Poland’s 'trash' job contracts 'tilt the level playing field': Polish economist

The creation of “a dual labour market,” in which being “lucky enough” to have an employment contract “tilts the level playing field” touted by economic liberals but not existing in reality, Dr Wojtek Paczos of Cardiff University tells Poland IN.

Between 30 and 40 percent of Polish people are working on what is described as ‘trash contracts,” which are non-standard employment forms, giving less long term job security.

“Liberals like to think of the labour market as a level playing field, where everyone has the same treatment and the same chance of succeeding,” he told PolandIN’s David Kennedy.

Having a situation where some people are employed as freelancers and others are given temporary contracts - mostly young people is ‘tilting the level playing field.”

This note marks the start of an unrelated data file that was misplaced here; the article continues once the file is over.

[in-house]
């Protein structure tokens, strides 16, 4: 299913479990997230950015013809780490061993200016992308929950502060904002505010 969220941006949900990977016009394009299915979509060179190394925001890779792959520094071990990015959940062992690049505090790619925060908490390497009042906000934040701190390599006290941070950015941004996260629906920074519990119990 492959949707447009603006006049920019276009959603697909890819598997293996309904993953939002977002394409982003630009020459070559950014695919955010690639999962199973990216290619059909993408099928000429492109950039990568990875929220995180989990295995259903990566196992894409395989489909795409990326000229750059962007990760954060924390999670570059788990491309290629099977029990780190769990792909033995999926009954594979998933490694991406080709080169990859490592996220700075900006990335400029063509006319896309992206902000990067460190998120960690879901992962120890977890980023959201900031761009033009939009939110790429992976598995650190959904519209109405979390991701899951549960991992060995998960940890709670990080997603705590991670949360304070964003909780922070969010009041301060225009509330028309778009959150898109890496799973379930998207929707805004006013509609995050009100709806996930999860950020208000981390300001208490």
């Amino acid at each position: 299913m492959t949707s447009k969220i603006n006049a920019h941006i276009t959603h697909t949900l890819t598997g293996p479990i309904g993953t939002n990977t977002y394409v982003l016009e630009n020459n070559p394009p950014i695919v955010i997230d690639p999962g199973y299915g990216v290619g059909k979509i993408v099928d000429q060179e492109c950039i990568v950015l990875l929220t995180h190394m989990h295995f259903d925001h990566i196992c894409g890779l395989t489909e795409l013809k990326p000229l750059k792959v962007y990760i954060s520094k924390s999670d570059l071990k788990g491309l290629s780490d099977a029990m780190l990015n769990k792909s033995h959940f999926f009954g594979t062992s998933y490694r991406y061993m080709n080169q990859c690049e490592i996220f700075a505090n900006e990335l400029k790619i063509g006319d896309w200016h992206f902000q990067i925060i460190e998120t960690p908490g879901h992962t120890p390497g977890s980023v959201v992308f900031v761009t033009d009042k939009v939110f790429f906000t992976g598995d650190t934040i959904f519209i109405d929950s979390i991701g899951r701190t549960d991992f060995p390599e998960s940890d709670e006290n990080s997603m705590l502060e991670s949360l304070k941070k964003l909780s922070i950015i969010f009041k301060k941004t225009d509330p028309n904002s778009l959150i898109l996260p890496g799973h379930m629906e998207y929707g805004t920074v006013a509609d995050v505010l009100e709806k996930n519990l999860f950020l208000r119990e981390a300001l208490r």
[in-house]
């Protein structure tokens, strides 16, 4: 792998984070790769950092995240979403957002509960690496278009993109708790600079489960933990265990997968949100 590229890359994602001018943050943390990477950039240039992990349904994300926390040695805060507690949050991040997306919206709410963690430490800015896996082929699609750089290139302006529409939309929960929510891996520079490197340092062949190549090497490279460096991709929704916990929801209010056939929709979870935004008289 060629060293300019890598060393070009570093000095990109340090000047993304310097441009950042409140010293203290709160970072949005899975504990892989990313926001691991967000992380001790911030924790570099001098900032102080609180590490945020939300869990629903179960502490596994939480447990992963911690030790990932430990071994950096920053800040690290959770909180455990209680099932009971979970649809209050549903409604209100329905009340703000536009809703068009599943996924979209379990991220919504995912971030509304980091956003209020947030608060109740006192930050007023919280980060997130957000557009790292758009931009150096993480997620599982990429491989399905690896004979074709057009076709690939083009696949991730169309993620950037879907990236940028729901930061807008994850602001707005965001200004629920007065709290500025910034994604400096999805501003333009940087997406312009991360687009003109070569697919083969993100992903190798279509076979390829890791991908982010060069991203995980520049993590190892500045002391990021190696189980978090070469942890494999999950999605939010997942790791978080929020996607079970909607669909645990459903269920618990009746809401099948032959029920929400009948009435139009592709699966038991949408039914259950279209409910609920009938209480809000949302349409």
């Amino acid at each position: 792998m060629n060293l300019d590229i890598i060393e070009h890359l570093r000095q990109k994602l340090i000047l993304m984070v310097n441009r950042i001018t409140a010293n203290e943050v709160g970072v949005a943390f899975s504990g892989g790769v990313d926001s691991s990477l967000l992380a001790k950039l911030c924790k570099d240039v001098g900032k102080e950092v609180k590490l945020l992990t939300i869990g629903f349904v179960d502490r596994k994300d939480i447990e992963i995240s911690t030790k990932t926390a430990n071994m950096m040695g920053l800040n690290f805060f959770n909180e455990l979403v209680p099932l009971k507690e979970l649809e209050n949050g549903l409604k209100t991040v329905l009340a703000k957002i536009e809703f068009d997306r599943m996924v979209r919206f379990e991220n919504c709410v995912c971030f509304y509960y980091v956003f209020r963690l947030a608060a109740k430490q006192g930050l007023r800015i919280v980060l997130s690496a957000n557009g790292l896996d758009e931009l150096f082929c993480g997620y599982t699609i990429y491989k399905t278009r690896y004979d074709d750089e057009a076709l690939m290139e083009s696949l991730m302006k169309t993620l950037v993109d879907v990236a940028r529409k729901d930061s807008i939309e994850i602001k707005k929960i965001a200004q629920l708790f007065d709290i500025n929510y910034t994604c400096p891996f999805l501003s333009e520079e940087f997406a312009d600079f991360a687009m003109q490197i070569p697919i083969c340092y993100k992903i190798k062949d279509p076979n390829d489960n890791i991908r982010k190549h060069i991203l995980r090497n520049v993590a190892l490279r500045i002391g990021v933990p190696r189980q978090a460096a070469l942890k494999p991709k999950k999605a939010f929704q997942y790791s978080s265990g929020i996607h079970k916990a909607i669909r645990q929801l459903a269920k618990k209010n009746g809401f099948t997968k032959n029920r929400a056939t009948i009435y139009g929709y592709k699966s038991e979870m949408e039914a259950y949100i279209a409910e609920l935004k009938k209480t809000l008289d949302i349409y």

The British-based Polish academic agreed that the legislation which had been introduced over recent years to encourage employers to shift their staff onto permanent contracts had been partially successful. He said however that it has not yet made much of a dent on the figures or affected the main mechanisms.

A study of the Spanish economy showed that in the long run, companies suffered and overall economic growth was lower when employers did not give their employees permanent contracts. “Two‐Tier Labour Markets in the Great Recession: France Versus Spain” by Bentolola, Cuhac and LeBarbanchon showed that if Spain had protected permanent job status as France had done, its unemployment growth after the 2008 crisis would have avoided nearly half of the subsequent job losses, when its unemployment rose from 8 percent to 23 percent.

The short-termism of modern management incentive schemes in large listed firms, which push for rapid growth, cutting corners on factors such as research and development, and investment in human resources, is partially to blame, according to the study.

Click here to watch the full interview.

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